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People are more likely to choose a healthy food option than an unhealthy food option among people from different social groups because they fear being judged negatively for their choices.

New research, published in Psychology & Marketing and co-authored by Bayes Business School, found that that the presence of individuals from different friendship or social groups played a role in influencing consumers’ food choices.

The study, which explored food choices with those of a different race and from a different university, explains this occurs because individuals anticipate more negative judgment from outsiders. The research, which spoke to around 1,000 individuals in total, shows that people often self-categorize in terms of their race, university affiliation, and work affiliation.

Experiments with several hundred adults in a large U.S. city and university found participants were more likely to choose a healthy snack in the presence of an observer of a different race (as opposed to the same race) or one affiliated with a different university (as opposed to their own university). This was because they anticipated more negative judgment from an outsider group, and they therefore attempted to mitigate these judgments by making healthier food choices.

Four separate experiments supported the authors’ view that the presence of a stranger from a different social group (compared to a stranger from one’s own group—such as their own university) impacted the participants’ food choice.

In one experiment, 180 students were offered the choice between indulgent M&Ms and healthier raisins as a snack. When in the presence of an unknown fellow student from one’s own university, only 12% of students selected the healthier raisins. However, this number more than doubled to 31% when in the presence of an unknown student from another university.

The other experiments showed that the reason for this pattern is that people feel judged to a larger extent by outgroup members, and they strategically use healthy food choices to make a positive impression to counter this negative judgment. For example, 200 consumers were told that others around them were judgmental or were tolerant. In the judgmental environment, consumers were more likely to choose carrots over cookies than in the tolerant environment, which indicates that expected judgment from others explains the findings.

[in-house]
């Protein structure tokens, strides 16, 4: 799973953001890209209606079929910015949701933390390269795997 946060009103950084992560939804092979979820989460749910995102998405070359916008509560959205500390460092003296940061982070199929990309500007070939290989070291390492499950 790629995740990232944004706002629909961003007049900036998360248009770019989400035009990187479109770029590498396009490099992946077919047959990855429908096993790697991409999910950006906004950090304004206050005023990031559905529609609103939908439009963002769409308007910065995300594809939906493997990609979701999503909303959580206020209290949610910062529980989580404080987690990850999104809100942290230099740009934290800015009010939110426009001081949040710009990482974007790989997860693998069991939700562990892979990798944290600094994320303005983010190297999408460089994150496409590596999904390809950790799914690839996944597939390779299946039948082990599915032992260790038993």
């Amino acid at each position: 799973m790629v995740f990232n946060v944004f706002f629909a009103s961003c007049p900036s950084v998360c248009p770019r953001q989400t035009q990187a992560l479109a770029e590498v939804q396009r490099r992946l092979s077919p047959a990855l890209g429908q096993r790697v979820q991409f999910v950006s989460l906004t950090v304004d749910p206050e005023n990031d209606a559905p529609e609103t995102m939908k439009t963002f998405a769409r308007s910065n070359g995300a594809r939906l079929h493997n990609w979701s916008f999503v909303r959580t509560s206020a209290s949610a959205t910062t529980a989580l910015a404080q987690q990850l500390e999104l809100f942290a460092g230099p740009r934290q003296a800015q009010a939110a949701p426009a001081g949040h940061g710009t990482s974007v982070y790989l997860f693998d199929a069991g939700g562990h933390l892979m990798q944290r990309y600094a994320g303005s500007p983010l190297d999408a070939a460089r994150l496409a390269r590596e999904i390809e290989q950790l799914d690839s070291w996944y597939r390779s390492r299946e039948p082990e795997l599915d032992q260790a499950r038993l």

Last month the Action on Sugar and Obesity Health Alliance called on the UK Government to act against the difference in sugar content and portion size of popular snacks. Despite many attempts to help consumers make healthier choices, consumers often struggle to maintain a healthy diet. This research finds that one way to promote a healthy diet could be to advertise the social benefits of healthy choices.

Dr. Janina Steinmetz, Associate Professor (Reader) of Marketing at Bayes, said the findings have practical implications for marketers of healthy foods and policy makers hoping to promote healthy eating:

“We know that food plays an important role in social life and consumers often make inferences about others’ traits and characteristics based on their food choices.

“Our research shows that we can use this important role of food for consumer welfare if we highlight that healthy food is not only good for consumers, but also helps them to impress others. These findings could be very significant to those hoping to improve healthy eating practices in the UK because they open a new avenue to promote the benefits of healthy eating: It’s good for you and your health, and it’s also good for making a positive impression.”

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More information:
Maferima Touré‐Tillery et al, Feeling judged? How the presence of outgroup members promotes healthier food choices, Psychology & Marketing (2022). DOI: 10.1002/mar.21667

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People choose healthier food when with outsiders for fear of being negatively judged (2022, May 12)
retrieved 12 May 2022

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